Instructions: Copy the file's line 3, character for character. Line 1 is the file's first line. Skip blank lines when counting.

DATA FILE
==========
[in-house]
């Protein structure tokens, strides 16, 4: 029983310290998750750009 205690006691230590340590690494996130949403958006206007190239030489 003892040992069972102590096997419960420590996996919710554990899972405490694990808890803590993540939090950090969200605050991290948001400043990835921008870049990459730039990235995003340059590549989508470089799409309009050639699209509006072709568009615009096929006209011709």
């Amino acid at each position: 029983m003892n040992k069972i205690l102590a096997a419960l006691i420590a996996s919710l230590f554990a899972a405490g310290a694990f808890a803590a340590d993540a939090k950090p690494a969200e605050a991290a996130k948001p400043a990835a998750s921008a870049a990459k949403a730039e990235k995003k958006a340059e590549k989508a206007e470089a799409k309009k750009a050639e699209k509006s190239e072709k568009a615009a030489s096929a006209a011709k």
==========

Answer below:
């Amino acid at each position: 029983m003892n040992k069972i205690l102590a096997a419960l006691i420590a996996s919710l230590f554990a899972a405490g310290a694990f808890a803590a340590d993540a939090k950090p690494a969200e605050a991290a996130k948001p400043a990835a998750s921008a870049a990459k949403a730039e990235k995003k958006a340059e590549k989508a206007e470089a799409k309009k750009a050639e699209k509006s190239e072709k568009a615009a030489s096929a006209a011709k």